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Where Did Wine Come From?


No. It wasn’t France. Nor was it Italy. The European wine grape, also known as vitis Vinifera, originated in an unexpected place.

Current evidence suggests that wine originated in the Caucasus Mountains. This mountain range spans from Armenia through Azerbaijan, Georgia, northern Iran, and eastern Turkey, and contains some of the highest peaks in Europe. The ancient wine production evidence dates from between 8000 B.C. and 4100 B.C., and includes an ancient winery site in Armenia, grape residue found in clay jars in Georgia, and signs of grape domestication in eastern Turkey. The people who made the first wines were of the Shulaveri-Shomu culture. They were a people of the Stone Age who used obsidian for tools, raised cattle and pigs, and most importantly, grew grapes.

The oldest known winery (4100 B.C.) is located among a group of caves outside the Armenian village of Areni. The village is still known for winemaking and makes red wines with a local grape also called Areni.Areni is thought to be quite old, but whether or not it is actually the world’s first grape has yet to be determined.

We have the civilizations of Greece and Phoenicia to thank for the spreading of wine grapes throughout Europe.

From Caucasus, wine grapes have followed human civilization as it expanded southward and westward and into the Mediterranean. These sea-fairing civilizations of the Phoenicians and Greeks were the most responsible for the spread of wine throughout Western Europe. With each new region that was planted, the grapes slowly mutated and adapted to their unique environments. This slow divergence over thousands of years is what created the incredible diversity of over the 1300 identified wine varieties we have today.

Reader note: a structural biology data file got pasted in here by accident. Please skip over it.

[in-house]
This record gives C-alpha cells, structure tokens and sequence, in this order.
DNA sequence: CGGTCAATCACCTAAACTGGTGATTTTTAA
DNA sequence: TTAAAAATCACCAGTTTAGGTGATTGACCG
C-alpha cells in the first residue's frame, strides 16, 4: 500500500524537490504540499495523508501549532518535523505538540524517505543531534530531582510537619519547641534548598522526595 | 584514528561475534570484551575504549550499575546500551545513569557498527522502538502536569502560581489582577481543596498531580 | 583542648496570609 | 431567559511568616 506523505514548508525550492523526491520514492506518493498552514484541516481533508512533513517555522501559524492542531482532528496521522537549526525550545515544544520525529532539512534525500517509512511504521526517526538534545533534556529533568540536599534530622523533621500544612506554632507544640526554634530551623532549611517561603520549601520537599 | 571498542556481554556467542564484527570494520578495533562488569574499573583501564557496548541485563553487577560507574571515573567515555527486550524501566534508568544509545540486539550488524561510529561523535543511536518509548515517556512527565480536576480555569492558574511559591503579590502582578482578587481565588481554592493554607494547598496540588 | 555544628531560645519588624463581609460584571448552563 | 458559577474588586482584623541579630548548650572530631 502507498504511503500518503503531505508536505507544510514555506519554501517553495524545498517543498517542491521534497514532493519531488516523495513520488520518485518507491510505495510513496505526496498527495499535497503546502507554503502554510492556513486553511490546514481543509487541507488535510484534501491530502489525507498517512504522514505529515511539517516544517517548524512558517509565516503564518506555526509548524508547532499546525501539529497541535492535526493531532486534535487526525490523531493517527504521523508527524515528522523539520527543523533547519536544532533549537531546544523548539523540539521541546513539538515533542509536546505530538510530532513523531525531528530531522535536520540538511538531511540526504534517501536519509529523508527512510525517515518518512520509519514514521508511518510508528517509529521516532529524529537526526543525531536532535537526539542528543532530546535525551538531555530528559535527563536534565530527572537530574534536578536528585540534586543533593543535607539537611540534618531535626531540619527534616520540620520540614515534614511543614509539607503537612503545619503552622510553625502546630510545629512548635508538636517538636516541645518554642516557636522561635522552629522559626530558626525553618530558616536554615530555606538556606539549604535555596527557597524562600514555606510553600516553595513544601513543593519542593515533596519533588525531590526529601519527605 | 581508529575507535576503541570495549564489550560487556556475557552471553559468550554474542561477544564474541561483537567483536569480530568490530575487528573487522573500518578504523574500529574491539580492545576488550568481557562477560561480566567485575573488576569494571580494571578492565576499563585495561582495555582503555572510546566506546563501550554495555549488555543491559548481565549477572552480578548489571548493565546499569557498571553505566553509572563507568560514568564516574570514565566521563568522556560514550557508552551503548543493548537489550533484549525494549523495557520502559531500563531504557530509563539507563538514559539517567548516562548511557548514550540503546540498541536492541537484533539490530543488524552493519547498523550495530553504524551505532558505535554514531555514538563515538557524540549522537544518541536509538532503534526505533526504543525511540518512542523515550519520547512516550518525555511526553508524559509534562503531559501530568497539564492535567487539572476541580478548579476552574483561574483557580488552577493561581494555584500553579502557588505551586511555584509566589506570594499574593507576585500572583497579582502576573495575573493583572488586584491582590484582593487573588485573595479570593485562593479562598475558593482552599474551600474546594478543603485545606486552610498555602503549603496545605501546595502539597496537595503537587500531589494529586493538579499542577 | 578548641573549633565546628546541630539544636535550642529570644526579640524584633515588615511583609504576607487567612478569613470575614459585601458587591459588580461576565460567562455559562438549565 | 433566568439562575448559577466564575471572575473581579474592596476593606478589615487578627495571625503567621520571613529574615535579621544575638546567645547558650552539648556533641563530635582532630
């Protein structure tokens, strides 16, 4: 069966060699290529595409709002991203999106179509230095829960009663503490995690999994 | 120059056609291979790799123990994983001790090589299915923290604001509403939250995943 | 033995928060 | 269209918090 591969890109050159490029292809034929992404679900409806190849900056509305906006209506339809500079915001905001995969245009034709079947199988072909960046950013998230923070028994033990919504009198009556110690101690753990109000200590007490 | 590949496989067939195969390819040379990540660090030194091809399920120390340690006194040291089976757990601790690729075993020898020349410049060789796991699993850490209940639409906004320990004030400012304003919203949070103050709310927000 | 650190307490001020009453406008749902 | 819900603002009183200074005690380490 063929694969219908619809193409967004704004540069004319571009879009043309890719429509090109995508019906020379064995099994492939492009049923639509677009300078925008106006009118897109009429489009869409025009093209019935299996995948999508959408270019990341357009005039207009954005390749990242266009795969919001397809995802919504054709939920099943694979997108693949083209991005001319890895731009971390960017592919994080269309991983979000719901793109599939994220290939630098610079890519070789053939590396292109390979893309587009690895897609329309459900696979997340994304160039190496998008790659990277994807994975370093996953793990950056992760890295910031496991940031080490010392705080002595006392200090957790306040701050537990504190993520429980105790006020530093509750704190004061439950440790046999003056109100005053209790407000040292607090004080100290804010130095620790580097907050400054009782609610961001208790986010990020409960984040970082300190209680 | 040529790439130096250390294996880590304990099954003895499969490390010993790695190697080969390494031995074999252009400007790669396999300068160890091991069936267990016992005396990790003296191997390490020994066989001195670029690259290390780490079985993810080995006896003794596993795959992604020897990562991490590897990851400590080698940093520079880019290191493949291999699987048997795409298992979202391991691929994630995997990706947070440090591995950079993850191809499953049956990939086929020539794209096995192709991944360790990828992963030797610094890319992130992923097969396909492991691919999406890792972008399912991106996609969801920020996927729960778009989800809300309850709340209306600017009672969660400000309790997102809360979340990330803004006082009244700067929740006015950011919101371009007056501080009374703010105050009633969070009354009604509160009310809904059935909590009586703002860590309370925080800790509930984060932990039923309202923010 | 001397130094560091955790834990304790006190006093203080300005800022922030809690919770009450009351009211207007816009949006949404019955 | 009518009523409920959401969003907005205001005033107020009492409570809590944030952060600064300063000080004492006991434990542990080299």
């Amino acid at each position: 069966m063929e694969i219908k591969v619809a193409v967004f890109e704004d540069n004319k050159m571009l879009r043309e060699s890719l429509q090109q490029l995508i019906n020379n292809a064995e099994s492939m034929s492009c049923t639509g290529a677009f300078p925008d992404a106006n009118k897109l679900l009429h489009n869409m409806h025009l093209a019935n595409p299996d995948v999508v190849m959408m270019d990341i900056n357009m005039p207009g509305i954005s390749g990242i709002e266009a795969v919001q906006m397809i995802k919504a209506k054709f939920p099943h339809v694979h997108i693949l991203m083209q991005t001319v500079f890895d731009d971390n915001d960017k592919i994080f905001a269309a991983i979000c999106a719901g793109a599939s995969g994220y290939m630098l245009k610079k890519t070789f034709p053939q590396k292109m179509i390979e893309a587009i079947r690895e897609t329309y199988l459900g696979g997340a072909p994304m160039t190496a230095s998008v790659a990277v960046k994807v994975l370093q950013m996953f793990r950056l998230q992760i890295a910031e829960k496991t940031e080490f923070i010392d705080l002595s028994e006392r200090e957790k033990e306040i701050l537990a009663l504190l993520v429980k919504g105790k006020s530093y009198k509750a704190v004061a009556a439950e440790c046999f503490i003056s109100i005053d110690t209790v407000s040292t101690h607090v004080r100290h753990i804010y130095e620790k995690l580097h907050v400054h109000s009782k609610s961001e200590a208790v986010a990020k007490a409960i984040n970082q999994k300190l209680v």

There are 1368 identified wine varieties included in Wine Grapes (2012). Diversity appears to increase in areas like Italy (ancient Rome) and France, where wine has been an important facet of the culture.

Diversity is important, at least in wine, because it protects against disease and reduces the need for unnatural defenses like pesticides. Additionally, different grapes thrive in different climates, which greatly increases the number of climates where wine grapes grow. Unfortunately, demand for popular grapes threatens to reduce the amount of natural diversity in wine around the world. More and more regions pull out their native varieties in favor of well-known grapes like Cabernet Sauvignon and Pinot Noir. Just 50 grapes make up about 80% of the world’s wine grape plantings. Others are so rare that they’re nearly extinct.


By: Madeline Puckette

***Grabbed from: